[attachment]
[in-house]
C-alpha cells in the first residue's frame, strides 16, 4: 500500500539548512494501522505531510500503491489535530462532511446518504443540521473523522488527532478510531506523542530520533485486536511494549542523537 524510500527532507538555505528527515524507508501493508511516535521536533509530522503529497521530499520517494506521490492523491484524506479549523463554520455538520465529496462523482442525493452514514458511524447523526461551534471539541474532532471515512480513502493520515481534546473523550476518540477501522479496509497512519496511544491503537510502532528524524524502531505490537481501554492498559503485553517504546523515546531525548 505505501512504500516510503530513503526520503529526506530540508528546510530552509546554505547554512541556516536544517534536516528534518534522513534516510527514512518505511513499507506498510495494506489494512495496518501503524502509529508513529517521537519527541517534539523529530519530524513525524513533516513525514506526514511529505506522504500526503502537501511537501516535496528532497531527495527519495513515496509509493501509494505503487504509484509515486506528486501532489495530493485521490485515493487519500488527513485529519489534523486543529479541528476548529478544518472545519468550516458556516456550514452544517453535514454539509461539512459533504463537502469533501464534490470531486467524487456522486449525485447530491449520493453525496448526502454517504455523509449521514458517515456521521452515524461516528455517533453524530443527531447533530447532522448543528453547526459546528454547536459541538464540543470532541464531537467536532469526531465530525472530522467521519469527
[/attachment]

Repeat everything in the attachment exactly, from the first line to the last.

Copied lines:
[in-house]
C-alpha cells in the first residue's frame, strides 16, 4: 500500500539548512494501522505531510500503491489535530462532511446518504443540521473523522488527532478510531506523542530520533485486536511494549542523537 524510500527532507538555505528527515524507508501493508511516535521536533509530522503529497521530499520517494506521490492523491484524506479549523463554520455538520465529496462523482442525493452514514458511524447523526461551534471539541474532532471515512480513502493520515481534546473523550476518540477501522479496509497512519496511544491503537510502532528524524524502531505490537481501554492498559503485553517504546523515546531525548 505505501512504500516510503530513503526520503529526506530540508528546510530552509546554505547554512541556516536544517534536516528534518534522513534516510527514512518505511513499507506498510495494506489494512495496518501503524502509529508513529517521537519527541517534539523529530519530524513525524513533516513525514506526514511529505506522504500526503502537501511537501516535496528532497531527495527519495513515496509509493501509494505503487504509484509515486506528486501532489495530493485521490485515493487519500488527513485529519489534523486543529479541528476548529478544518472545519468550516458556516456550514452544517453535514454539509461539512459533504463537502469533501464534490470531486467524487456522486449525485447530491449520493453525496448526502454517504455523509449521514458517515456521521452515524461516528455517533453524530443527531447533530447532522448543528453547526459546528454547536459541538464540543470532541464531537467536532469526531465530525472530522467521519469527